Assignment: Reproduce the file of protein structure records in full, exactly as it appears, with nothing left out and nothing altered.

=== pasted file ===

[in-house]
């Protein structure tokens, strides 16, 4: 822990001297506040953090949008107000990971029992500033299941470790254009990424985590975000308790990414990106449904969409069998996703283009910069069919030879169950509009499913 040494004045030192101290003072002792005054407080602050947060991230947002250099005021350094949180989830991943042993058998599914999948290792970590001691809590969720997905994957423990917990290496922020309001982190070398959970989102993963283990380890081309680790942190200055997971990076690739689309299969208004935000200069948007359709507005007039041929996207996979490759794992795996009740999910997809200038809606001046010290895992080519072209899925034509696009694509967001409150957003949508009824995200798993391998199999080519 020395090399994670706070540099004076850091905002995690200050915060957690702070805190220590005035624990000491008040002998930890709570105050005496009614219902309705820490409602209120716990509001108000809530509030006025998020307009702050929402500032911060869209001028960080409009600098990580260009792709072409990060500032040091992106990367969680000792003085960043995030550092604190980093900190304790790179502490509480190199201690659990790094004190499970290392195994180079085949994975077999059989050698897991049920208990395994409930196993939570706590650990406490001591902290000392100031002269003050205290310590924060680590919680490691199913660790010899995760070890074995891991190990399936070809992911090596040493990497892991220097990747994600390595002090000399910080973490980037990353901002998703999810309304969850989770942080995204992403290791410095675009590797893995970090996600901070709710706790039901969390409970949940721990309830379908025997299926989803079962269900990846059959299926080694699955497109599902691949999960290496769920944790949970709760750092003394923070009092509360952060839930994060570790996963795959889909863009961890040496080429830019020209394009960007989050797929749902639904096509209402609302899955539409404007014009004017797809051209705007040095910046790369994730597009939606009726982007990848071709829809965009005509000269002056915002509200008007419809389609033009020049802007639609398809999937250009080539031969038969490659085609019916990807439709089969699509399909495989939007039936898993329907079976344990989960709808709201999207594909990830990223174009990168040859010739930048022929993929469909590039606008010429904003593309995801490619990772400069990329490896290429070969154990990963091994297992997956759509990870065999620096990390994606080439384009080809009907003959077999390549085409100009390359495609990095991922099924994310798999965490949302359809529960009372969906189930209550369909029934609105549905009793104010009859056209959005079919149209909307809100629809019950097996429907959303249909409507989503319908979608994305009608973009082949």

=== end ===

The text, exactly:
[in-house]
């Protein structure tokens, strides 16, 4: 822990001297506040953090949008107000990971029992500033299941470790254009990424985590975000308790990414990106449904969409069998996703283009910069069919030879169950509009499913 040494004045030192101290003072002792005054407080602050947060991230947002250099005021350094949180989830991943042993058998599914999948290792970590001691809590969720997905994957423990917990290496922020309001982190070398959970989102993963283990380890081309680790942190200055997971990076690739689309299969208004935000200069948007359709507005007039041929996207996979490759794992795996009740999910997809200038809606001046010290895992080519072209899925034509696009694509967001409150957003949508009824995200798993391998199999080519 020395090399994670706070540099004076850091905002995690200050915060957690702070805190220590005035624990000491008040002998930890709570105050005496009614219902309705820490409602209120716990509001108000809530509030006025998020307009702050929402500032911060869209001028960080409009600098990580260009792709072409990060500032040091992106990367969680000792003085960043995030550092604190980093900190304790790179502490509480190199201690659990790094004190499970290392195994180079085949994975077999059989050698897991049920208990395994409930196993939570706590650990406490001591902290000392100031002269003050205290310590924060680590919680490691199913660790010899995760070890074995891991190990399936070809992911090596040493990497892991220097990747994600390595002090000399910080973490980037990353901002998703999810309304969850989770942080995204992403290791410095675009590797893995970090996600901070709710706790039901969390409970949940721990309830379908025997299926989803079962269900990846059959299926080694699955497109599902691949999960290496769920944790949970709760750092003394923070009092509360952060839930994060570790996963795959889909863009961890040496080429830019020209394009960007989050797929749902639904096509209402609302899955539409404007014009004017797809051209705007040095910046790369994730597009939606009726982007990848071709829809965009005509000269002056915002509200008007419809389609033009020049802007639609398809999937250009080539031969038969490659085609019916990807439709089969699509399909495989939007039936898993329907079976344990989960709808709201999207594909990830990223174009990168040859010739930048022929993929469909590039606008010429904003593309995801490619990772400069990329490896290429070969154990990963091994297992997956759509990870065999620096990390994606080439384009080809009907003959077999390549085409100009390359495609990095991922099924994310798999965490949302359809529960009372969906189930209550369909029934609105549905009793104010009859056209959005079919149209909307809100629809019950097996429907959303249909409507989503319908979608994305009608973009082949």